Although blogging is a relatively new idea, the concept of sharing information and events about horticulture is not. John Claudius Loudon, Scottish botanist, garden designer and author, started the Gardener’s Magazine in 1826. Describing himself as the conductor, Loudon’s aim was: ‘to disseminate new and important information on all topics connected with horticulture…to raise the intellect and the character of those engaged in this art’ and hope that its ‘readers may reasonably expect it to improve as it advances’. I will let you, dear reader, decide which objectives we share.

Reading through the first few issues, I came across excerpts from the Journal of Mr. Lenne, Royal Garden Engineer at Potsdam, with extensive annotations by Loudon [the comments of Loudon and quotes from Lenne are in italics below]. Lenne was born in Bonn in 1789 and after completing an apprenticeship as a gardener, he studied botany in Vienna. Like many of his contemporaries, he travelled and worked extensively in Europe:

…he was sent to Paris and placed under the late Mr Thouin, in the Jardin des Plantes; he next went to Sicily to teach the culture of asparagus and make various improvements in the garden of a German officer, who had married a rich Sicilian heiress. After remaining there two years, he came to Naples, and spent some time with his three countrymen, gardeners, at the botanic garden in the city, the Royal garden at Portici, and the English garden at Caserta.

The Jardin des Plantes was created in Paris by Andre Thouin in 1780s primarily as a public park although it also focused on education with a botanical institute and a laboratory. The Botanic Garden at Naples had only been opened in 1811 while the gardens at Portici were ‘chiefly walled, cultivated enclosures abounding in oranges, figs and grapes, with straight alleys and wooded quarters entirely for shade’. [An Encyclopaedia of Gardening, J.C. Loudon]. The English garden at Caserta was created in 1760 by John Graeffer who had been sent to the King of Naples by Sir Joseph Banks. The Palace was compared to Versailles while the English garden with its cascade and canal was ‘as perfect a specimen of English pleasure-ground as any we have seen on the continent…[it was] originally laid with Kensington gravel [with] every exotic, which at the time could be furnished from the Hammersmith nursery’. [An Encyclopaedia of Gardening, J.C. Loudon].

In 1823 he came to England, and remained in this country for two or three months. Having during that period had frequent occasion to see Mr. L., we found him one of the most intelligent of the various young German gardeners who have visited England since the peace. At the same time it is proper to remark, that his stay was too short, his knowledge of the language too imperfect, and his travels in the interior of the country too limited, to enable him to form a just notion of the English mode of laying out grounds. His remarks, therefore, as an artist, may be considered of less interest that as those of a general observer and a foreigner.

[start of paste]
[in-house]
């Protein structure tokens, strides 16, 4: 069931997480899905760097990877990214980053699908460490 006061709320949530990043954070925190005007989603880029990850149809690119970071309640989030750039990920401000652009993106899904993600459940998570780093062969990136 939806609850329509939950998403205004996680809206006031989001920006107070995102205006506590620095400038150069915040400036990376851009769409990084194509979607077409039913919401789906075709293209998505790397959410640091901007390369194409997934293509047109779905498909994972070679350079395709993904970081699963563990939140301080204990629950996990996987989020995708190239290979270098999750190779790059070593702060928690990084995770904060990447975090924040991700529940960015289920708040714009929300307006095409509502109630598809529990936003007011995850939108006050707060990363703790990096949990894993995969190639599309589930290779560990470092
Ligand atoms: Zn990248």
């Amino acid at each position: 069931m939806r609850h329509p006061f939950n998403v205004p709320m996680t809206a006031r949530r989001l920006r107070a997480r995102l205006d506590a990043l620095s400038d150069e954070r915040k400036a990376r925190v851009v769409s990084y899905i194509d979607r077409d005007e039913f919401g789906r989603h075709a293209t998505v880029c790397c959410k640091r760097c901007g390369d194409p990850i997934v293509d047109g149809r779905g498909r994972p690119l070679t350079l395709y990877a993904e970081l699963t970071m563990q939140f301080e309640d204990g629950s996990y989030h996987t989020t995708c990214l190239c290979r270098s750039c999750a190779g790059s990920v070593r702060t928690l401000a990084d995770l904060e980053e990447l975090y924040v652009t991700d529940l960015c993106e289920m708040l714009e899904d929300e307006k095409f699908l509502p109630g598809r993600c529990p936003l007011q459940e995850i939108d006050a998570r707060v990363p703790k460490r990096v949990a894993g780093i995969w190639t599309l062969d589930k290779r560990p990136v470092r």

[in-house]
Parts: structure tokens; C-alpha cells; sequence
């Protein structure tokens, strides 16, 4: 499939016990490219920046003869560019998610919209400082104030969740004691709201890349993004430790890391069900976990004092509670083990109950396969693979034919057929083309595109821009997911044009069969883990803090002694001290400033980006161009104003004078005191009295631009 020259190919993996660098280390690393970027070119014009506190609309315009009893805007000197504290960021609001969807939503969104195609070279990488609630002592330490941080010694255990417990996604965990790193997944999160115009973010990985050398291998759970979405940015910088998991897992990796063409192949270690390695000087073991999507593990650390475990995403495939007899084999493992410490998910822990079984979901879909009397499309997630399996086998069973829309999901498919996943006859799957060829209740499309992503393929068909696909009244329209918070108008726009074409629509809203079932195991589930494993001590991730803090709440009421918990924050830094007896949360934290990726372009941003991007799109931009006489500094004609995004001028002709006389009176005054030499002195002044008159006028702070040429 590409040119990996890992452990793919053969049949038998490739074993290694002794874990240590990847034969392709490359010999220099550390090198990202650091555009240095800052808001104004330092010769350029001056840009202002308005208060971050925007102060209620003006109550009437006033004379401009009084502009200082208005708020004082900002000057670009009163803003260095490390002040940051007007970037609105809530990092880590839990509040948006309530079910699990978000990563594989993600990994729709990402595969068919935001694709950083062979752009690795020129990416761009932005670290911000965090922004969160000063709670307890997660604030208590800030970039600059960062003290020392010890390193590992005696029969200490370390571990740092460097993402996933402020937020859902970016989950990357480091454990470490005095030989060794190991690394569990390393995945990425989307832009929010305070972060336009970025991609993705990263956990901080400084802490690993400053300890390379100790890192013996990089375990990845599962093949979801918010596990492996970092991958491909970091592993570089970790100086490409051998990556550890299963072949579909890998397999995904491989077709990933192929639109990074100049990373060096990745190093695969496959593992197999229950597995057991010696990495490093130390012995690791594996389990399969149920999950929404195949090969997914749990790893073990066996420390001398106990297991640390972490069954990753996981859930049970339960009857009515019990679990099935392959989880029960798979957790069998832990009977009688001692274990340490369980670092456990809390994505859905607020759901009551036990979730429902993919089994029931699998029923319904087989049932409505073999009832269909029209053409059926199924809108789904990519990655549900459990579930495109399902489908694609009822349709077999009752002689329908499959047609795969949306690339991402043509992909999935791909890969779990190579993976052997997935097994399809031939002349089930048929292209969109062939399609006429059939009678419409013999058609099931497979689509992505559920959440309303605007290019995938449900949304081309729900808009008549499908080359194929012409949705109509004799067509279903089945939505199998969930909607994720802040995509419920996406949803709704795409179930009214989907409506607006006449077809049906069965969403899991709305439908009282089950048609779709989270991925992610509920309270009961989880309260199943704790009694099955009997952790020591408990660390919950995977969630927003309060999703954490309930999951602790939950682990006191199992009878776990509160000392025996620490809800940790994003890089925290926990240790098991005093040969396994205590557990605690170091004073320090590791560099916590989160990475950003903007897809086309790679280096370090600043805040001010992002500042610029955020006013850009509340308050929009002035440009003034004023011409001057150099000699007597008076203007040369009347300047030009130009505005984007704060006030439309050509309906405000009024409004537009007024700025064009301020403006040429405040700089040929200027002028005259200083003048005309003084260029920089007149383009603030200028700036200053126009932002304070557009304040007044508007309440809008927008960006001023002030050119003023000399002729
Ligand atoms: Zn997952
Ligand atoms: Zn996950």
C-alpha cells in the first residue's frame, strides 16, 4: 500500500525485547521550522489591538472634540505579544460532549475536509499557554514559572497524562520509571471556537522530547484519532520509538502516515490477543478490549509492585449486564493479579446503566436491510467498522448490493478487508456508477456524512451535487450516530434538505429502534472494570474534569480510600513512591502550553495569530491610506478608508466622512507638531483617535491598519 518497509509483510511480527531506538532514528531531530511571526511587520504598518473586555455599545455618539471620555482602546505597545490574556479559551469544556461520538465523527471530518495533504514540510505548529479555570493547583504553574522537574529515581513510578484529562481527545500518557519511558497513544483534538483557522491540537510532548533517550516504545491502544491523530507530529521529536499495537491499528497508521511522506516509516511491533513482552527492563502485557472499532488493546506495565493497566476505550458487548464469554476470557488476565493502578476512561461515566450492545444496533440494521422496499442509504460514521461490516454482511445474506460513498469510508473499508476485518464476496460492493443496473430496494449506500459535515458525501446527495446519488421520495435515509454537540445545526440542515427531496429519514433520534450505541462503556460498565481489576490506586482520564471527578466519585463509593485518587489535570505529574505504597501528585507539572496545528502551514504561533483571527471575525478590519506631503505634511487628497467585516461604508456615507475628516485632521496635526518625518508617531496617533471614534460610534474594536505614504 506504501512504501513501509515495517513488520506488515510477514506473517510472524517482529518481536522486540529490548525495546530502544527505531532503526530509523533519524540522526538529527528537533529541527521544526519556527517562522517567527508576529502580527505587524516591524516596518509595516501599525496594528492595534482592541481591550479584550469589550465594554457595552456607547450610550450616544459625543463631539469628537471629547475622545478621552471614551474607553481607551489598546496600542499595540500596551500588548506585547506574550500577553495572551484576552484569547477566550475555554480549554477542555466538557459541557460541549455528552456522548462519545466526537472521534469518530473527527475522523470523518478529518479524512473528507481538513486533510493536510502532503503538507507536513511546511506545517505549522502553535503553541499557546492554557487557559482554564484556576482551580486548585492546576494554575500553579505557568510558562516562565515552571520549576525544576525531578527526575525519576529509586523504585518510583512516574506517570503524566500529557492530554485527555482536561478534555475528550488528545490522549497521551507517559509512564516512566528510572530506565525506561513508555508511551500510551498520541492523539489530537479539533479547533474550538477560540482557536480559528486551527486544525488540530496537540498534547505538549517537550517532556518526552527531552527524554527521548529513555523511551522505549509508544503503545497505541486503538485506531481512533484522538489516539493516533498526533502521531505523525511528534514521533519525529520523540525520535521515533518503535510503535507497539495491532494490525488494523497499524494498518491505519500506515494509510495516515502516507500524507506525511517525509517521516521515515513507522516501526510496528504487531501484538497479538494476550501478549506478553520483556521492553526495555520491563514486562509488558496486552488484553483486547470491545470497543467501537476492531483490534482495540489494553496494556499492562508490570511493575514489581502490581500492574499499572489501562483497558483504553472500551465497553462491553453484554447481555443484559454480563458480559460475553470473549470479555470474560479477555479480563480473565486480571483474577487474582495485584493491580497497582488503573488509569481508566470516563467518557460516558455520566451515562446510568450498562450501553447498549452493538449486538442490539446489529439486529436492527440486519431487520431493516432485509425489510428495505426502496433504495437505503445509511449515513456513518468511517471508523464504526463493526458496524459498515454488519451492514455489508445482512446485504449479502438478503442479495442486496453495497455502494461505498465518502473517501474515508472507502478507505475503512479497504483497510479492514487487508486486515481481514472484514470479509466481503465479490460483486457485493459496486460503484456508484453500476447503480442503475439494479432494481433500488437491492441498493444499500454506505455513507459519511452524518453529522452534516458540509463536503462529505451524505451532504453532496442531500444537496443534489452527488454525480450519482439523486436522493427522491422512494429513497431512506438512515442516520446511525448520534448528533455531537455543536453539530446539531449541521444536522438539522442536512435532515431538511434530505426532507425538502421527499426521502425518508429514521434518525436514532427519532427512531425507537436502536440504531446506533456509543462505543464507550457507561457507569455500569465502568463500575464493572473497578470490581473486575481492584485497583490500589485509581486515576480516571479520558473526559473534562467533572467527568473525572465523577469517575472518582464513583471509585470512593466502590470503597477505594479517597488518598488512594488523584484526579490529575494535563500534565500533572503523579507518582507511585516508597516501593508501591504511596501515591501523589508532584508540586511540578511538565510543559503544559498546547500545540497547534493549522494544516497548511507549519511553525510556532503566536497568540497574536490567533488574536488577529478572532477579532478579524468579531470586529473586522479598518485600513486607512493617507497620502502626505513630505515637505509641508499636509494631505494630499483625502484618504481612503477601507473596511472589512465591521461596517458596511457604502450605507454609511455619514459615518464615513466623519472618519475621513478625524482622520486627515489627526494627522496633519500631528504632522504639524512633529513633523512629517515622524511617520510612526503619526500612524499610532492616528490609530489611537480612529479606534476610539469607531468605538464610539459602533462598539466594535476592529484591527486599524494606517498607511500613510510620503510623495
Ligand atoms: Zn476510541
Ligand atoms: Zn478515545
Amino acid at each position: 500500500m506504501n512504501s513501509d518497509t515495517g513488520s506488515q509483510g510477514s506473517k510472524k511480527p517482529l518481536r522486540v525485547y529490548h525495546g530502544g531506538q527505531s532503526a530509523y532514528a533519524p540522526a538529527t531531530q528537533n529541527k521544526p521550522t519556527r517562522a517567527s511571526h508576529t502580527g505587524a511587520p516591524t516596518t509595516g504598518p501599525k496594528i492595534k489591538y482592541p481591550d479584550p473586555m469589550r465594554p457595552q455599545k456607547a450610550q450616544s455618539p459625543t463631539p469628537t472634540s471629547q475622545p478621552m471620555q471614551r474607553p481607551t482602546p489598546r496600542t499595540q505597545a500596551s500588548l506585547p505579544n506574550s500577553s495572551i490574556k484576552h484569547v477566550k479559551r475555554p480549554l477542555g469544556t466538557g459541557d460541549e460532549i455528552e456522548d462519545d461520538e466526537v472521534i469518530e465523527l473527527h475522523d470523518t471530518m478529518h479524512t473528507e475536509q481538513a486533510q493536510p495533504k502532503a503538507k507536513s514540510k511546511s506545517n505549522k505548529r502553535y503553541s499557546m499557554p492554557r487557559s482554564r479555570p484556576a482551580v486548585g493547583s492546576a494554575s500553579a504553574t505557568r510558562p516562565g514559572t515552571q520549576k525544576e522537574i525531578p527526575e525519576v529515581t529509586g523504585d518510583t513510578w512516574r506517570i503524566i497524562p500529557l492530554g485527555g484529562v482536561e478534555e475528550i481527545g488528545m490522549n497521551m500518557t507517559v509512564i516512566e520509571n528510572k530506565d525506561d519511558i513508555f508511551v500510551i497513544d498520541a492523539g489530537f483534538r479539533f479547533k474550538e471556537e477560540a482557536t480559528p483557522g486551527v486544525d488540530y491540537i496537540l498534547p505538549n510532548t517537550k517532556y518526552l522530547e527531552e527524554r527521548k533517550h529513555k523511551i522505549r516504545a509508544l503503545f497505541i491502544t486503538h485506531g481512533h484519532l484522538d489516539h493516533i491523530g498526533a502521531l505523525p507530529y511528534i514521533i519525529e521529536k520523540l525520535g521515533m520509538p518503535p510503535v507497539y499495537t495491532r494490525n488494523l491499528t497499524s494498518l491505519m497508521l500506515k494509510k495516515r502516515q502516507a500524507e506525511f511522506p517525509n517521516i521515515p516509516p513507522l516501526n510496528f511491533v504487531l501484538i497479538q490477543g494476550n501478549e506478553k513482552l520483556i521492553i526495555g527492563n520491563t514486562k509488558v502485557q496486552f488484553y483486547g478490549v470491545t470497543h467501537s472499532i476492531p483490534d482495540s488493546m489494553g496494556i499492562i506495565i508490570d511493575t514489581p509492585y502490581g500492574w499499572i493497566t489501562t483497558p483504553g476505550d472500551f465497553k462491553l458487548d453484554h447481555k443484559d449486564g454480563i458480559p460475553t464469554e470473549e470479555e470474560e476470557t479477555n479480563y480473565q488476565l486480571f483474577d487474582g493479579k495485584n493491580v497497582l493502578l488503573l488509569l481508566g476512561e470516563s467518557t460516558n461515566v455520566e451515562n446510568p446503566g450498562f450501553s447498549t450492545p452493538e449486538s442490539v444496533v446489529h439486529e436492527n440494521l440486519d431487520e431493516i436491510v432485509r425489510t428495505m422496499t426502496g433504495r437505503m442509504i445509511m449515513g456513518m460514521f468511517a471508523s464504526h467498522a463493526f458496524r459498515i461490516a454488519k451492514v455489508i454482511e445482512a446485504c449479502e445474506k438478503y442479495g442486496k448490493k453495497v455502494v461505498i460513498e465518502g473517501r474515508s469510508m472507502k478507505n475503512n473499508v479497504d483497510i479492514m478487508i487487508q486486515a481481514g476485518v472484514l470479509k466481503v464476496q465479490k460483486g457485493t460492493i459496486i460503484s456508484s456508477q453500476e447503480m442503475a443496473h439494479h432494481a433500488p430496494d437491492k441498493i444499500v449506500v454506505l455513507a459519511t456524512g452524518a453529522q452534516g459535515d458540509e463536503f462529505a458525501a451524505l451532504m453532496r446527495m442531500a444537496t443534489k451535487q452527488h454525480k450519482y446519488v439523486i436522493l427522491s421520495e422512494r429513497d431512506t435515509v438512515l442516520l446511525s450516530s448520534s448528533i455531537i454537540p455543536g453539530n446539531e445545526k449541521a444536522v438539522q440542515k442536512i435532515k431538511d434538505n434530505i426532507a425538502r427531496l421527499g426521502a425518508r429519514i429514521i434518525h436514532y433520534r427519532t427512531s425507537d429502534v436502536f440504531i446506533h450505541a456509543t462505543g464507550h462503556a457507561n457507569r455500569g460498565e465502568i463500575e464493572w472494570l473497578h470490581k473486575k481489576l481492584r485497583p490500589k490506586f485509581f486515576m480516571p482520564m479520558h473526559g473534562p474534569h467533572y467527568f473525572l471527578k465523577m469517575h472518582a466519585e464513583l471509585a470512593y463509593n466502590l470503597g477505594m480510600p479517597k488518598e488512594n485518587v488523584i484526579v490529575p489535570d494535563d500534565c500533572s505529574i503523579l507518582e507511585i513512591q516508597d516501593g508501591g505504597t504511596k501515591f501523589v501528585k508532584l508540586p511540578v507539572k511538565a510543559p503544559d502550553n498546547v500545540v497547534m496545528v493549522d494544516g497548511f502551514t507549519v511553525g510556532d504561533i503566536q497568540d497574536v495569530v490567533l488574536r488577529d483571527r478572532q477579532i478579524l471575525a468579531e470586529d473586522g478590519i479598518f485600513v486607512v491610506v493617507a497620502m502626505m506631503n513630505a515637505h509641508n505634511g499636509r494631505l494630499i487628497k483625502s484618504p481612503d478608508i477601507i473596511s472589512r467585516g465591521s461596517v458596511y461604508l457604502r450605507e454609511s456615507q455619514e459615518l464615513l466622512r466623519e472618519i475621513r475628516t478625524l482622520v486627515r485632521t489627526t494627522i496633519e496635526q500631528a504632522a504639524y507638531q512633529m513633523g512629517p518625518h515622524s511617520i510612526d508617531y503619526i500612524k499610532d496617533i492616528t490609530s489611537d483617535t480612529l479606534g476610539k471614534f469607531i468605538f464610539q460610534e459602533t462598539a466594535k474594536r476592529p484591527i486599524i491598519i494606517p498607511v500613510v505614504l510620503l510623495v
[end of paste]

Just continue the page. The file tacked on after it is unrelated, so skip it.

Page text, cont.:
Loudon’s outspoken views on Lenne were, according to a contemporary account by the German historian, Frederick von Raumer, widespread during this period. They were ‘rooted in prejudice [and] as long as most Englishmen [or Scotsmen] regard their own point of view as the sole, unalterably, and inviolably right, and that of their opponent as absolutely wrong, each party loses sight of that higher ground  which overlooks both, and which it ought to be the aim of all civilization and all government to reach’. However, Loudon does agree with Lenne that ‘the public walks of the continental towns, such as the Tuillerie-gardens of Paris…have advantages over those of London.’ Lenne continues:

‘To enjoy the [Parks] it is necessary to be a man of fortune, and take exercise on horseback or in a carriage, for, excepting in St James Park and Kensington-gardens, there is neither a seat nor a shelter for the pedestrian.’ The Regent’s Park he describes as particularly deficient in these respects, and observes that in the distant parts of it there ought not only to be seats, arbours, and bowers of shelter, but places of refreshment and amusement. He notices the trifold fence of the circus at the end of Regent’s Street, and the double fences and locked gates off most of the squares, as truly English. These things, he says, made him reflect on the liberality of his king, and other German princes, who generously throw open their gardens to the public at every hour of the day; ‘and often’, he adds, ‘when viewing them, I thought of the gardens of Potsdam, so richly ornamented; open at all times to all manner of persons; and the perfect preservation of which shows the people properly appreciate the favour of their monarch.’

How wrong he was.

More articles from the Gardener’s Magazine will appear in future blogs

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